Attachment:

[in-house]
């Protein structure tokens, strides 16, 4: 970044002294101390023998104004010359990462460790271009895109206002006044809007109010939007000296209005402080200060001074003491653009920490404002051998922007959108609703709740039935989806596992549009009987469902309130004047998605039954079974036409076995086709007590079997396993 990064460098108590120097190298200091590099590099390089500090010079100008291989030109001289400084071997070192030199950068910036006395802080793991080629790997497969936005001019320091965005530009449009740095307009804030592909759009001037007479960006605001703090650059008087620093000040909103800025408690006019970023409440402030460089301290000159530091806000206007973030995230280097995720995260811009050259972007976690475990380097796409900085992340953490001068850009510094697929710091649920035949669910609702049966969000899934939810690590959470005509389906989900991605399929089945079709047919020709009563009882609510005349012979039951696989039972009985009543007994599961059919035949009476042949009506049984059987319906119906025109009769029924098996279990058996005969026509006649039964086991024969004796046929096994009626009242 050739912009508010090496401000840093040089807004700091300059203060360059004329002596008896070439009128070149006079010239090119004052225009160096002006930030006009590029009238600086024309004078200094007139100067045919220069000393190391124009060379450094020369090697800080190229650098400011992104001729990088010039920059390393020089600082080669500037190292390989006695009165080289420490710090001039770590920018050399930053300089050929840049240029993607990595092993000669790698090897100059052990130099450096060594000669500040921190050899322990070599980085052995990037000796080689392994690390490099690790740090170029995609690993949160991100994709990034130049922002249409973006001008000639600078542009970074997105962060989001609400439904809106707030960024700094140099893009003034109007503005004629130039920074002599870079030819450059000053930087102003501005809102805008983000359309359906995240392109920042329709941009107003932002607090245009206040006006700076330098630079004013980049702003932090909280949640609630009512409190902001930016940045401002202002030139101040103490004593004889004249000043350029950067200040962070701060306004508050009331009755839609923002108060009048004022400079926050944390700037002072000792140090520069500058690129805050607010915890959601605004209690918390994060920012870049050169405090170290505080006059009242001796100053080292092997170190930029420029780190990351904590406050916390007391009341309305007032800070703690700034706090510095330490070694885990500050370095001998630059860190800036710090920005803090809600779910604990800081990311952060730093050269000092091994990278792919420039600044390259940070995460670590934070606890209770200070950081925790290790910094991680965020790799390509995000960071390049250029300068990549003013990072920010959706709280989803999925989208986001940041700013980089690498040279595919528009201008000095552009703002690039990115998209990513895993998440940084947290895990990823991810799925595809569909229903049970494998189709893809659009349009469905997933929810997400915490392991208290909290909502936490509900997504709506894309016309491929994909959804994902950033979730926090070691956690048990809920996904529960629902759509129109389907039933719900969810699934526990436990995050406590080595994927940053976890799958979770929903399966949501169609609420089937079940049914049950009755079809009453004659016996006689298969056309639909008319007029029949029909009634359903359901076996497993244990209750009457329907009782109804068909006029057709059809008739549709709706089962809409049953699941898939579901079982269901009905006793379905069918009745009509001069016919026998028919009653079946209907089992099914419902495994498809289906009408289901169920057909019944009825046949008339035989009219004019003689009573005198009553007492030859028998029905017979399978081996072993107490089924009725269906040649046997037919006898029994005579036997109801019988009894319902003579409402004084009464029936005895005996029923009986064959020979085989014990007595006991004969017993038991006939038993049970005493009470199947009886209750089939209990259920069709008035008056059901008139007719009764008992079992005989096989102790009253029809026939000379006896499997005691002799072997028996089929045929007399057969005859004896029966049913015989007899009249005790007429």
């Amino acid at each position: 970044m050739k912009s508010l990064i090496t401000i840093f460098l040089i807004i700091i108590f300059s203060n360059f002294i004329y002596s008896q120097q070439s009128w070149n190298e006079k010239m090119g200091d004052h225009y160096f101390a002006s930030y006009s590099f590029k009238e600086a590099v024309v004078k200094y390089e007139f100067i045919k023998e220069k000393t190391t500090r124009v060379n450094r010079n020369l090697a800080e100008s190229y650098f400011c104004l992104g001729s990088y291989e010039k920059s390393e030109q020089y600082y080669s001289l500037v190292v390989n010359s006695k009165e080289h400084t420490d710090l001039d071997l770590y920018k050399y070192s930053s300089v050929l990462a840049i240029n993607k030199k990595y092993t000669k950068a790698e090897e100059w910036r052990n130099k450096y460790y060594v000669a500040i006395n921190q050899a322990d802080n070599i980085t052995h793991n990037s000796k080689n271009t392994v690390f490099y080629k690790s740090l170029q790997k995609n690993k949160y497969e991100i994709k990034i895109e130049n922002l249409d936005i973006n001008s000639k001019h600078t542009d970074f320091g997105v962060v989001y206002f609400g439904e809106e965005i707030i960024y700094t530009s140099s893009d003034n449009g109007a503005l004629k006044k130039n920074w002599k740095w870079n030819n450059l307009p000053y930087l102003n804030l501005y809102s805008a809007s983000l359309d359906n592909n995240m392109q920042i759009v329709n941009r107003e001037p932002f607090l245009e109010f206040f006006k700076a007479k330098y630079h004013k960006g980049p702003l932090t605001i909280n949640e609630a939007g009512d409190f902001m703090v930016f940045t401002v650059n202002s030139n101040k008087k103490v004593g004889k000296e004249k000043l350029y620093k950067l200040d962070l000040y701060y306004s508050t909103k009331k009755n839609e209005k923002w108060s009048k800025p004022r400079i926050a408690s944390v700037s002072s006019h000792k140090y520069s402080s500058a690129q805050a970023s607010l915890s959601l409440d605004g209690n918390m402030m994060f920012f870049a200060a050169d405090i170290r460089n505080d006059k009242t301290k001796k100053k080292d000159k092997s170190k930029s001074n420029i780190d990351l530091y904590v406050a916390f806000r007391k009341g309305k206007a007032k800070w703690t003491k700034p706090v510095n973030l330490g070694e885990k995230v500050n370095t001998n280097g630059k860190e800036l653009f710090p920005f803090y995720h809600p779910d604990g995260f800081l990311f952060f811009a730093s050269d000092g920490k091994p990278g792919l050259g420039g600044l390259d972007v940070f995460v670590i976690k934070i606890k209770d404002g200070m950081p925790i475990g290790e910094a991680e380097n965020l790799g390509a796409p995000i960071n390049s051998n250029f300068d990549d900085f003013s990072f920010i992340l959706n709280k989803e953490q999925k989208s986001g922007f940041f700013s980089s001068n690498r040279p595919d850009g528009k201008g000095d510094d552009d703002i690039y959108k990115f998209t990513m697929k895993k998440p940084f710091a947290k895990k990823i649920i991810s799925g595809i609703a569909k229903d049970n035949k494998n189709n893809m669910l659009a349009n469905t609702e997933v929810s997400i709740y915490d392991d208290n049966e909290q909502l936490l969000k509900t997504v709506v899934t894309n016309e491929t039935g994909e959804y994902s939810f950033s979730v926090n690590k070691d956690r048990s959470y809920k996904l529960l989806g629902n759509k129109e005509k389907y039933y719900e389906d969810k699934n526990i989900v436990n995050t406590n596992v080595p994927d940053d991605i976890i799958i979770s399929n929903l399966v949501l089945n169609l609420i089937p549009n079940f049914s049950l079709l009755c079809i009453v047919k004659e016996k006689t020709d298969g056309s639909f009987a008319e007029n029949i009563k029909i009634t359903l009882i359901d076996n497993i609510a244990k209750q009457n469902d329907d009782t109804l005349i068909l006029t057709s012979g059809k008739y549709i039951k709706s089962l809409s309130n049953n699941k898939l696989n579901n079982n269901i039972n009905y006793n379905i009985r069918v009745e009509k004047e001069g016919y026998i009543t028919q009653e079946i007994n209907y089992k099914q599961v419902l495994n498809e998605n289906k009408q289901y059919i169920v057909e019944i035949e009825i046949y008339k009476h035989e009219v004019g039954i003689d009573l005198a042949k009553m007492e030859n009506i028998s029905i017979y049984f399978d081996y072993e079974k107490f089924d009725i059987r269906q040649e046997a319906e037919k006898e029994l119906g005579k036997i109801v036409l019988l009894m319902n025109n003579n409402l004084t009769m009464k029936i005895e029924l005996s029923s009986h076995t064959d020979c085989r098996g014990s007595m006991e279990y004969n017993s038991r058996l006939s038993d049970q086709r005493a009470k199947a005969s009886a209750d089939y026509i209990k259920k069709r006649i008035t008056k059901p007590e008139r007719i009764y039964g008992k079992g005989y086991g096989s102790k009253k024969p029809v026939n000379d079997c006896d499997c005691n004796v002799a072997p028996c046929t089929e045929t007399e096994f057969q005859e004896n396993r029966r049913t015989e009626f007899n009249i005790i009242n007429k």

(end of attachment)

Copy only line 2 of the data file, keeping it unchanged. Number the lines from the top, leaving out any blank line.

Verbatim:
């Protein structure tokens, strides 16, 4: 970044002294101390023998104004010359990462460790271009895109206002006044809007109010939007000296209005402080200060001074003491653009920490404002051998922007959108609703709740039935989806596992549009009987469902309130004047998605039954079974036409076995086709007590079997396993 990064460098108590120097190298200091590099590099390089500090010079100008291989030109001289400084071997070192030199950068910036006395802080793991080629790997497969936005001019320091965005530009449009740095307009804030592909759009001037007479960006605001703090650059008087620093000040909103800025408690006019970023409440402030460089301290000159530091806000206007973030995230280097995720995260811009050259972007976690475990380097796409900085992340953490001068850009510094697929710091649920035949669910609702049966969000899934939810690590959470005509389906989900991605399929089945079709047919020709009563009882609510005349012979039951696989039972009985009543007994599961059919035949009476042949009506049984059987319906119906025109009769029924098996279990058996005969026509006649039964086991024969004796046929096994009626009242 050739912009508010090496401000840093040089807004700091300059203060360059004329002596008896070439009128070149006079010239090119004052225009160096002006930030006009590029009238600086024309004078200094007139100067045919220069000393190391124009060379450094020369090697800080190229650098400011992104001729990088010039920059390393020089600082080669500037190292390989006695009165080289420490710090001039770590920018050399930053300089050929840049240029993607990595092993000669790698090897100059052990130099450096060594000669500040921190050899322990070599980085052995990037000796080689392994690390490099690790740090170029995609690993949160991100994709990034130049922002249409973006001008000639600078542009970074997105962060989001609400439904809106707030960024700094140099893009003034109007503005004629130039920074002599870079030819450059000053930087102003501005809102805008983000359309359906995240392109920042329709941009107003932002607090245009206040006006700076330098630079004013980049702003932090909280949640609630009512409190902001930016940045401002202002030139101040103490004593004889004249000043350029950067200040962070701060306004508050009331009755839609923002108060009048004022400079926050944390700037002072000792140090520069500058690129805050607010915890959601605004209690918390994060920012870049050169405090170290505080006059009242001796100053080292092997170190930029420029780190990351904590406050916390007391009341309305007032800070703690700034706090510095330490070694885990500050370095001998630059860190800036710090920005803090809600779910604990800081990311952060730093050269000092091994990278792919420039600044390259940070995460670590934070606890209770200070950081925790290790910094991680965020790799390509995000960071390049250029300068990549003013990072920010959706709280989803999925989208986001940041700013980089690498040279595919528009201008000095552009703002690039990115998209990513895993998440940084947290895990990823991810799925595809569909229903049970494998189709893809659009349009469905997933929810997400915490392991208290909290909502936490509900997504709506894309016309491929994909959804994902950033979730926090070691956690048990809920996904529960629902759509129109389907039933719900969810699934526990436990995050406590080595994927940053976890799958979770929903399966949501169609609420089937079940049914049950009755079809009453004659016996006689298969056309639909008319007029029949029909009634359903359901076996497993244990209750009457329907009782109804068909006029057709059809008739549709709706089962809409049953699941898939579901079982269901009905006793379905069918009745009509001069016919026998028919009653079946209907089992099914419902495994498809289906009408289901169920057909019944009825046949008339035989009219004019003689009573005198009553007492030859028998029905017979399978081996072993107490089924009725269906040649046997037919006898029994005579036997109801019988009894319902003579409402004084009464029936005895005996029923009986064959020979085989014990007595006991004969017993038991006939038993049970005493009470199947009886209750089939209990259920069709008035008056059901008139007719009764008992079992005989096989102790009253029809026939000379006896499997005691002799072997028996089929045929007399057969005859004896029966049913015989007899009249005790007429």